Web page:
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Division One teams willing to continue season if aided financially

With uncertainty already crawling into what football clubs will be doing in the near future, the First Division Standing Committee has signed off on a resolution document, specifying what they feel their situation is at present, in the light of the unprecedented crisis caused by the Covid-19 pandemic.

Spokesman Dr Peter Fenech told the Times of Malta that clubs have agreed that due to lack of income, the league should not be continued. However, if aided financially by football governing bodies, they would be willing to continue.

“In order for the league to continue, you need to play in July, or earliest June. That would entail that clubs are going to have to call upon players to train and play which means two months of pay while we have no income, no fundraising – no way to pay them,” Dr Fenech argued.

“The help we are asking for is more to cover other essential expenses, most of which are still pending. But if they help us, we are ready to play on.”

Asked about the final decision to be taken regarding the outcome of the season, the Lija Athletic president admitted it was not in the Standing Committee’s power to discuss and that until now, they have not been asked by the MFA to give their say.

“This is a matter of the MFA,” he said. “From what I can understand, even they are waiting for guidelines from UEFA”.

While the clubs might not have a say in what lies ahead, it is natural that while some might want the season to continue, others would prefer it void.

In the case of leaders Żejtun Corinthians, who have been fighting for their first promotion to the Premier League, the concern is greater than finances.

Club secretary Matthew Ferriggi told the Times of Malta that their investment in the season has been immense, and that they would prefer if the league is completed.

“As committee members, we know finances are a problem, but we want our dream (promotion) to become reality because this is what we’ve been waiting for the most,” Ferriggi admitted.

“We’ve invested a lot of money (in the season). We have around €20,000 a month in wages alone so it was a big slap in the face for us because we have always paid our dues to our players and staff.”

Dr Fenech’s club, Lija Athletic, who were the Corinthians’ biggest rivals so far this season, face a similar issue.

Echoing the words of his club president, secretary Samuel Cutajar made it clear that the club’s position is one of continuation.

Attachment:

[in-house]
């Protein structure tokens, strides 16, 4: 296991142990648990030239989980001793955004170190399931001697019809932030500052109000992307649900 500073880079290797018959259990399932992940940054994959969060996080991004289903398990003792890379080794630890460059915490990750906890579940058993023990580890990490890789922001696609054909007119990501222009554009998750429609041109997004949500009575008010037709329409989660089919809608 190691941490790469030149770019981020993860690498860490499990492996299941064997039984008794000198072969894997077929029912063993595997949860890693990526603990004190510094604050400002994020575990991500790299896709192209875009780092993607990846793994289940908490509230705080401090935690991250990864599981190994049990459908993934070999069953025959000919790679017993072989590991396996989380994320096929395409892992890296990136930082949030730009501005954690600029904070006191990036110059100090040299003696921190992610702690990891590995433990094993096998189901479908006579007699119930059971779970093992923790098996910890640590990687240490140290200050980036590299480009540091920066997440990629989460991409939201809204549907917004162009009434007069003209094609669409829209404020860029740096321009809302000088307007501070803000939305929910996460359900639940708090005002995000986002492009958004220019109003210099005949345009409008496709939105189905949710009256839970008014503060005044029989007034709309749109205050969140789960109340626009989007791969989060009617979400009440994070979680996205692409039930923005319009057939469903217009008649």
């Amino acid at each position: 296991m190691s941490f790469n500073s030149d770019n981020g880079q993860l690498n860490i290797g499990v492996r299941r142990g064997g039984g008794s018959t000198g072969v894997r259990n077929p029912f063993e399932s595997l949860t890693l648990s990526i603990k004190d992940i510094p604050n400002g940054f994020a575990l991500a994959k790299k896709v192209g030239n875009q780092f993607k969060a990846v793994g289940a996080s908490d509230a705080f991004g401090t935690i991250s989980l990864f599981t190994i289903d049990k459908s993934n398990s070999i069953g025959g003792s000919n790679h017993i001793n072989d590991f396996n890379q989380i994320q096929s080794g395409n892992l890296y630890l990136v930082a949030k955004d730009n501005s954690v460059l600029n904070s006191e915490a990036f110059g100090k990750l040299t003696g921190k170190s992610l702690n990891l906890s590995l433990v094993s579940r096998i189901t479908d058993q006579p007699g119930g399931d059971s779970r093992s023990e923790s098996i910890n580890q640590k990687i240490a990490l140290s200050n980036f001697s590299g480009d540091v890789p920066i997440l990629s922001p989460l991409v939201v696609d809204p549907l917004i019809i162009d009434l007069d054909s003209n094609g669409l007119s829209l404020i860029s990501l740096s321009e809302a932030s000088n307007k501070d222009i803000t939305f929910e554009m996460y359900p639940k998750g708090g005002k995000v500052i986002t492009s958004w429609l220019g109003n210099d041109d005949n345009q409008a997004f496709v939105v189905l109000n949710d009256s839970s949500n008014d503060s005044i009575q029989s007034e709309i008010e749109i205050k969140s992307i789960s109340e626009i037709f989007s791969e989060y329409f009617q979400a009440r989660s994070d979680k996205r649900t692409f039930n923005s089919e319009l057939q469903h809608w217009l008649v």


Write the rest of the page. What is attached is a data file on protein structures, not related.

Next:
“Seventy per cent of the league has already been played and many teams already know their faith. We’ll never be in favour of it being annulled,” Cutajar said.

“Realistically, it can’t be continued any time soon. Some of the foreign players have returned home, many wages can’t be paid as yet and some players aren’t fit but considering everything, we think the most plausible option is holding play-offs to at least have promotion and relegation.”

Similarly, third-placed team Qrendi, in play-off contention as the standings show, lamented the sticky situation where it remains unclear how long the issue will push on.

Qrendi president Karmenu Farrugia echoed the Standing Committee’s cries explaining that the “financial problems will affect us mostly through our sponsors”.

“The issue is a great weight on our shoulders and I’m sure it’s going to be difficult even going into the next season because we have to face our sponsors, asking for money to someone whose business was at a standstill,” Farrugia said.

Despite all the commotion, all top-three clubs have disclosed that they have found cooperation from their respective players and technical staff and have continued to train in their homes under the coaches’ instructions.

In doing so, the clubs said that the fitness of their players will be of paramount importance as they aim to stay on track in case of eventuality that the league continues.

The resolution document also delves into the proceedings of next season, proposing a shorter season to minimise cost for clubs.

“If the calendar is planned well, it could mean that the season could take seven months instead of nine and there’s going to be a need for it,” Dr Fenech expressed.

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